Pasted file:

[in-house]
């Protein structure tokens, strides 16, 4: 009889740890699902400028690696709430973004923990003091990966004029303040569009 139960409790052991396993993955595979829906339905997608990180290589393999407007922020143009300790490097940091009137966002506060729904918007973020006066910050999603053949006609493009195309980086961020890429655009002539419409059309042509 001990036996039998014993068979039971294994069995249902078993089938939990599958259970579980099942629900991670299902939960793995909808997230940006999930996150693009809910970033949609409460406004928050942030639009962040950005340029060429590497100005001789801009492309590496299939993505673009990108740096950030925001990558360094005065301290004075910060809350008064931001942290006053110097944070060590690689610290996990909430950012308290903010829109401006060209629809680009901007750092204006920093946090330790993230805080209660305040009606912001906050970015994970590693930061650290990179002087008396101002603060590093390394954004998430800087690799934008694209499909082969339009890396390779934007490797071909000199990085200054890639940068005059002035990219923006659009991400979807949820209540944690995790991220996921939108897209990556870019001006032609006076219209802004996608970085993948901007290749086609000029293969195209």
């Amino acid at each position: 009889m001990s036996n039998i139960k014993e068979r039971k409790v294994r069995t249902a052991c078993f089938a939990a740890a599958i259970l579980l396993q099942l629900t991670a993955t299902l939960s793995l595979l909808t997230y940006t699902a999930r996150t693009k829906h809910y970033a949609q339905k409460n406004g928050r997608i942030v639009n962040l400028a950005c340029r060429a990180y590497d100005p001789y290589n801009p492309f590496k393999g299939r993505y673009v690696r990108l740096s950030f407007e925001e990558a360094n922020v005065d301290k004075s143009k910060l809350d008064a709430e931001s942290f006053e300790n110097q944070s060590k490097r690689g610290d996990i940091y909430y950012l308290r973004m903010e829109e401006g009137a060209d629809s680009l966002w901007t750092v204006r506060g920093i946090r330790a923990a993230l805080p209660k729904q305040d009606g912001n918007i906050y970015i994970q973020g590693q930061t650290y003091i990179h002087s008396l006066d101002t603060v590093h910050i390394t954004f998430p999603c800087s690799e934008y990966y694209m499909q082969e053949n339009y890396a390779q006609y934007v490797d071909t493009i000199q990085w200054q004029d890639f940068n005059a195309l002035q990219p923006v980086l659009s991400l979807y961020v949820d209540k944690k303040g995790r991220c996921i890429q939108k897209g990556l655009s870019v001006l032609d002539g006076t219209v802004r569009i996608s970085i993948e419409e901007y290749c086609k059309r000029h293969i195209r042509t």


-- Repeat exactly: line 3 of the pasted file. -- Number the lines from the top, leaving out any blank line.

């Amino acid at each position: 009889m001990s036996n039998i139960k014993e068979r039971k409790v294994r069995t249902a052991c078993f089938a939990a740890a599958i259970l579980l396993q099942l629900t991670a993955t299902l939960s793995l595979l909808t997230y940006t699902a999930r996150t693009k829906h809910y970033a949609q339905k409460n406004g928050r997608i942030v639009n962040l400028a950005c340029r060429a990180y590497d100005p001789y290589n801009p492309f590496k393999g299939r993505y673009v690696r990108l740096s950030f407007e925001e990558a360094n922020v005065d301290k004075s143009k910060l809350d008064a709430e931001s942290f006053e300790n110097q944070s060590k490097r690689g610290d996990i940091y909430y950012l308290r973004m903010e829109e401006g009137a060209d629809s680009l966002w901007t750092v204006r506060g920093i946090r330790a923990a993230l805080p209660k729904q305040d009606g912001n918007i906050y970015i994970q973020g590693q930061t650290y003091i990179h002087s008396l006066d101002t603060v590093h910050i390394t954004f998430p999603c800087s690799e934008y990966y694209m499909q082969e053949n339009y890396a390779q006609y934007v490797d071909t493009i000199q990085w200054q004029d890639f940068n005059a195309l002035q990219p923006v980086l659009s991400l979807y961020v949820d209540k944690k303040g995790r991220c996921i890429q939108k897209g990556l655009s870019v001006l032609d002539g006076t219209v802004r569009i996608s970085i993948e419409e901007y290749c086609k059309r000029h293969i195209r042509t």